My mother and I have never been close. She's just not, in my humble opinion, a very nice person, and I am a huge disappointment to her. Whatever - I'm 50 something, she's 80. Way past time to get the heck over it, you know? She started playing the estate game (who gets what) about 10 years ago. I refused to play. If it brings her comfort to "disown" me, okay. She never "owned" me in the first place. The only thing I ever really wanted from her can't be left to me in a will, and that ship sailed a couple of decades ago.

Interestingly, *her* mother was a real piece of work as well and spent the last 20 years of her life skewering every one of her descendants. Legacies are a bear!!

It's all good. My mother is just another person who made choices in her life. We are complete opposites, so obviously I don't get some of the choices she has made (and vice-versa, I'm sure, LOL), but... what do I know?

I get to make my own choices, and they will *always* be made with love for my husband and my kids. I've not got a whole lot more left to teach my kids, other than to continue to give them my unconditional love until the day I'm gone, and beyond.


Well-Known Member
My mother decided to take all of the money when her father died and left his estate in 3 parts, for her, my sister and I. While there was an existing, legal will, she said my grandfather changed his mind.

He may or may not have, I will never know. What I do know is that my mother wanted all of the money which she considered all hers.

Even though it happened over 30 years ago, it is in my mind because yesterday I saw a copy of the will when I was dealing with my mothers papers (she died in 2013.)

With her own estate, she left it 50-50 but she had always promised and set aside a sum of money as compensation to me for paying for my sister's education and not mine. She changed her mind.

My mother never made a promise that I remember that she did not break.

I agree: it is not about the money. It is about love and wanting to protect, at minimum. But most of all it is about wanting to hurt one child, and choosing to benefit the others.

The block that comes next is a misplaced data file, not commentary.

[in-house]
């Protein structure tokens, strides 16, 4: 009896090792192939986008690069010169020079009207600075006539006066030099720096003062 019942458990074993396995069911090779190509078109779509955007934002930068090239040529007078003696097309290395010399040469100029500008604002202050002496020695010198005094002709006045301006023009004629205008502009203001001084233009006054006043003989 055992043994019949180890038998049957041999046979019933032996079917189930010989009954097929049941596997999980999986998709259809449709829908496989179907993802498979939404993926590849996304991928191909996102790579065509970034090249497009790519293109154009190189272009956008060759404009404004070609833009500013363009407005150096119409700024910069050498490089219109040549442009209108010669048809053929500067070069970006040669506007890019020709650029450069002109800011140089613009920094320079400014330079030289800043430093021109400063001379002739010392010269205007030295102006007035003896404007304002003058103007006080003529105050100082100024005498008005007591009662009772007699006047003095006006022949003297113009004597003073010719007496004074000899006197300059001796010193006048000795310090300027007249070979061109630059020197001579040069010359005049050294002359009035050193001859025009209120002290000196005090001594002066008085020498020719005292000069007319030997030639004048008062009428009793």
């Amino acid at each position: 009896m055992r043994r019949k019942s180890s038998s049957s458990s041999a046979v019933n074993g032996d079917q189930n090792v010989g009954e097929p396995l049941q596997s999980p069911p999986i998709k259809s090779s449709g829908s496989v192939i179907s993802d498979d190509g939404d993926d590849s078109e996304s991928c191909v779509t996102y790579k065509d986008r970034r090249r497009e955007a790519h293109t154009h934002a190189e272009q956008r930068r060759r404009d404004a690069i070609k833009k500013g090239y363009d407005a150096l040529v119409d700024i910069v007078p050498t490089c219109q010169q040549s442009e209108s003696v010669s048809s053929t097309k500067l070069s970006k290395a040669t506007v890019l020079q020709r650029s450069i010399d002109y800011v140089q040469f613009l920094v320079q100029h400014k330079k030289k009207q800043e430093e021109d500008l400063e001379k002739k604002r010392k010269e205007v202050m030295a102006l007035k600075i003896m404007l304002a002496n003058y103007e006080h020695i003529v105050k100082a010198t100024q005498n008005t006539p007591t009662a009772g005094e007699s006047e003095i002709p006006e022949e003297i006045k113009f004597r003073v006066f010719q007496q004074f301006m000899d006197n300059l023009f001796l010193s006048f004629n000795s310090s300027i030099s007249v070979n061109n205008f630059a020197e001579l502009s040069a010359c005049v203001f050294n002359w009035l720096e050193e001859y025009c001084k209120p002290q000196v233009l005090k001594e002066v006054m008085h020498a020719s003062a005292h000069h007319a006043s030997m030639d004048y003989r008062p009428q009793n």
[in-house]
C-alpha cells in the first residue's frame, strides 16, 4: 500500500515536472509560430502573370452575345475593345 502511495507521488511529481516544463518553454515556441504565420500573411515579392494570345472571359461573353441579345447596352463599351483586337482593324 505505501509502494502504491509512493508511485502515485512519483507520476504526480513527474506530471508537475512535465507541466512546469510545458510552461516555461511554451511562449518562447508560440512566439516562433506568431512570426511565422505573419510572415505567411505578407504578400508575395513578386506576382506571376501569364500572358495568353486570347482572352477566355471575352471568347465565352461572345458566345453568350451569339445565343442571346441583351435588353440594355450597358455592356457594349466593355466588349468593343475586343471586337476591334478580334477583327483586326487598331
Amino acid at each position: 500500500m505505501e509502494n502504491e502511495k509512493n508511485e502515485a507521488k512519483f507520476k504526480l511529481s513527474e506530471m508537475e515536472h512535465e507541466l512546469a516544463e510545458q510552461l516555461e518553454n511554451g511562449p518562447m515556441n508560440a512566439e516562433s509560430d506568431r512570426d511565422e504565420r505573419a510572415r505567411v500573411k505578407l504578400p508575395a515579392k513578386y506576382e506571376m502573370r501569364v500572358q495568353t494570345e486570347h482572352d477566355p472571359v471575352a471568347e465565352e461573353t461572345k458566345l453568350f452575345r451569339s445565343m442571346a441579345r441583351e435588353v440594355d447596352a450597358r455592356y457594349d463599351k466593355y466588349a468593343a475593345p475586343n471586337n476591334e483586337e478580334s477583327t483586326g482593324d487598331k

I remember I called my aunt to ask her to send me a copy of the will. (I did not know that wills are legally filed at that time.) She was a multi-millionaire. She would not give me a copy and she was bitter, even with her millions, that she had not received her full share.

It is not about money.



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My parents had no money to leave, that I know of. Whatever they might have had, my sister took. All I was left with was a utility bill from the town out west where they lived. Although it was only about $20, I refused to pay it and sent them my sister's address.

My aunt had no children. In childhood, my sister was her favorite but she got tired of being ripped off by her, so she left everything to me. There wasn't much left after taking care of her (first an apartment near me with part-time aides, then an assisted living center, last a room at mother in law's house - for which I paid mother in law $2K per month! - plus round the clock aides til she died 2 months later.) When my aunt died, I had H call my sister. When she realized it was H, she said, I hope you are calling to tell me Sven is dead. He hung up on her. The next day, her girlfriend called me at work (as an attorney, my work number is public record) and left a voice mail apologizing. I called back and left another message - I was calling to tell you auntie died and even though she cut you out of the will, I was going to share the proceeds from her apartment sale with you, but now I'm not, have a nice life. I filed the estate papers, she got a copy of the will and I haven't heard from her since then.

My will leaves everything to H but if he dies before me, it goes in equal shares to the kids; his is the reverse. Difficult Child and daughter are the executors. I chose Difficult Child because he's the smartest in math and the least emotional of the kids, I chose daughter because she's the glue that holds the boys together and she will ensure harmony. Difficult Child is fair and honest to a fault and unlike oldest boy, doesn't have a spendthrift mentality. The kids already know this and even though Difficult Child is number 3 of 5, it's not an issue.

At this point, I help them as needed. I paid for daughter's college, the part that wasn't covered by scholarships. I am paying for Difficult Child but he's costing me a lot more than daughter - he has no scholarships and keeps failing classes and changing majors, but he loves being in school... I paid for oldest boy but he quit after a year, so I let him drive a car and I pay the insurance. One of them may wind up getting more than the others during my life - I try to be fair, though. As of now, I can't imagine cutting any of them out of the will.


Well-Known Member
Again, unless your sociopathic adult child tried to have you declared incompetent and steal ypur money, NO CHILD SHOULD BE DISINHERITED. You will only leave a legacy of bitterness, hate, and disharmony. It is an evil, hateful attempt to punish after you are gone.